Critical Times News : Gov Lalong also move to split Jos traditional council

Published by / 17 May 2019 / No comments / ,

Gov Lalong also move to split Jos traditional council



The Plateau State Governor, Simon Lalong has moved to reduce the influence of the paramount ruler of Jos, Da Jacob Gyang Buba, known as the Gbong Gwom Jos.

The state government ordered the carving out of two Traditional Councils from Jos Traditional Council. The two new councils are to be known as Jos North and Riyom Traditional Councils.

This was revealed in a memo written by the Commissioner for Local Government and Chieftaincy Affairs, Dayyabu Garga, to the chairmen of Jos North and Riyom Local Government Areas.

In the memo, copies of which were made available to journalists yesterday in Jos, the government stated that all the graded chiefs, district heads, village heads and their staff, who are from both local government areas, should henceforth constitute members and staff of the newly created traditional councils.

The memo explained that Governor Lalong’s decision was in compliance with Section 91(1) of the 2016 Local Government Law, adding that Section 91(3) of the law also states that the most senior traditional rulers in each local government shall be presidents of Jos North and Riyom Traditional Councils, respectively.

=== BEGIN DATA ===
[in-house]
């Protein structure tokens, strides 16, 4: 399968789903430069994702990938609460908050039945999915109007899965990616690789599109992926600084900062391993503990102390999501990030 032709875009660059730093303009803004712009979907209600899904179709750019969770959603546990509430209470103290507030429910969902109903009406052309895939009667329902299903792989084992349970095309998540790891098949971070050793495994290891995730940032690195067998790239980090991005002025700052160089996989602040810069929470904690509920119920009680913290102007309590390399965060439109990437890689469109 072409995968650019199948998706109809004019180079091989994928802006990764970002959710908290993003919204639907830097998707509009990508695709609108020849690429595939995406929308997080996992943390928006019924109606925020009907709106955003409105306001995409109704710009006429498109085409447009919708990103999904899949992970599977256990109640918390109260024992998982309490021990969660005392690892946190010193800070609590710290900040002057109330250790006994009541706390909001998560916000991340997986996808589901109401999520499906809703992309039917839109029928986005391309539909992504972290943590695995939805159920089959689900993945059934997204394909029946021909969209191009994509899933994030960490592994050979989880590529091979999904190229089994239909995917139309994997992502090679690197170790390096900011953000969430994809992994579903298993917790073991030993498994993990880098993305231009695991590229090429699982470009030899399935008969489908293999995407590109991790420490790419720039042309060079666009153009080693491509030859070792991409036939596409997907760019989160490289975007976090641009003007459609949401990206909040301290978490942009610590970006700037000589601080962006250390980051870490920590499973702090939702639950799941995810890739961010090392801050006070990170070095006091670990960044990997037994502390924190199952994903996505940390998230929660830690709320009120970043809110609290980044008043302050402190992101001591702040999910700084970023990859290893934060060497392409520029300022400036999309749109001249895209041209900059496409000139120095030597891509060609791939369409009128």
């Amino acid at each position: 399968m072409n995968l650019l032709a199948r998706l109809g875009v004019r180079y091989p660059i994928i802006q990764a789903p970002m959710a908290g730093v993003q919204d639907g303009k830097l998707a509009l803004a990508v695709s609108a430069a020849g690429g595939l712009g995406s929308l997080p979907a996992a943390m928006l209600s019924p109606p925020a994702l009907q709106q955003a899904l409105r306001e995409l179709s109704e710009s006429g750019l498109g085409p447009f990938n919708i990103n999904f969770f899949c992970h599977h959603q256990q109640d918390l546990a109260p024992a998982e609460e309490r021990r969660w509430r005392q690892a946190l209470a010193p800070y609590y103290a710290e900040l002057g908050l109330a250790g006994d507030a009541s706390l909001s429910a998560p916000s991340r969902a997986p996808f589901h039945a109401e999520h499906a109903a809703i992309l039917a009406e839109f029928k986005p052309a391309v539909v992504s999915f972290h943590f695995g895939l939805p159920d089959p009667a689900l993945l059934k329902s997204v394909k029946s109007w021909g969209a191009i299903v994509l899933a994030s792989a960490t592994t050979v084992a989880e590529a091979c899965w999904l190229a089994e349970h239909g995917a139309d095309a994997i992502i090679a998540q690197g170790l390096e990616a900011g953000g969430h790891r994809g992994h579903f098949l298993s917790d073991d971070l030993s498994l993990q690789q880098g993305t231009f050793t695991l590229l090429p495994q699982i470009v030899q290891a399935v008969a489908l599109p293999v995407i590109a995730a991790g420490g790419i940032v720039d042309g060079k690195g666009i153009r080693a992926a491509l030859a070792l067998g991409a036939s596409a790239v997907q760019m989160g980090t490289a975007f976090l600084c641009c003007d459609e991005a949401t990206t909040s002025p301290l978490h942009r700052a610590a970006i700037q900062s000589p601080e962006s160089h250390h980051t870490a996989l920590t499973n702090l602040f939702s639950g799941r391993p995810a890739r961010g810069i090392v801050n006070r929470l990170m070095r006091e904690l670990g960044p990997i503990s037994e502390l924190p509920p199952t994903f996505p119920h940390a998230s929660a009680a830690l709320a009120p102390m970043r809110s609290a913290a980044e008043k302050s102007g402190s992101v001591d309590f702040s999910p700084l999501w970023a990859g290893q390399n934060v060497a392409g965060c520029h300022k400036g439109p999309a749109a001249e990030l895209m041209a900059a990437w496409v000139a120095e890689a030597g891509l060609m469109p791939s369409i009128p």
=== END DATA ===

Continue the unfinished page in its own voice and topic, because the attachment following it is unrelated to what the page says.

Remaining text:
Earlier, Governor Lalong had created new chiefdoms and upgraded some, including the Anaguta Chiefdom in Jos North and that of the Aten of Ganawuri in Riyom.

Reacting yesterday, Da Gyang Buba said he remained the paramount ruler of Gbong Gwom Jos.

Speaking to Daily Trust through his media aide, Alex Rwang Pam, Gyang said: “The position of Gbong Gwom Jos was the one gazetted and nothing has altered the provisions of that document.”

Pam went down the memory lane to explain that the position currently being occupied by Da Jacob Buba was first institutionalised as Sarkin Jos on August 28, 1947, explaining that it was much later that the Berom people re-coined the name to their own language “since ‘Gwom’ means ‘Sarki’ in that language.”

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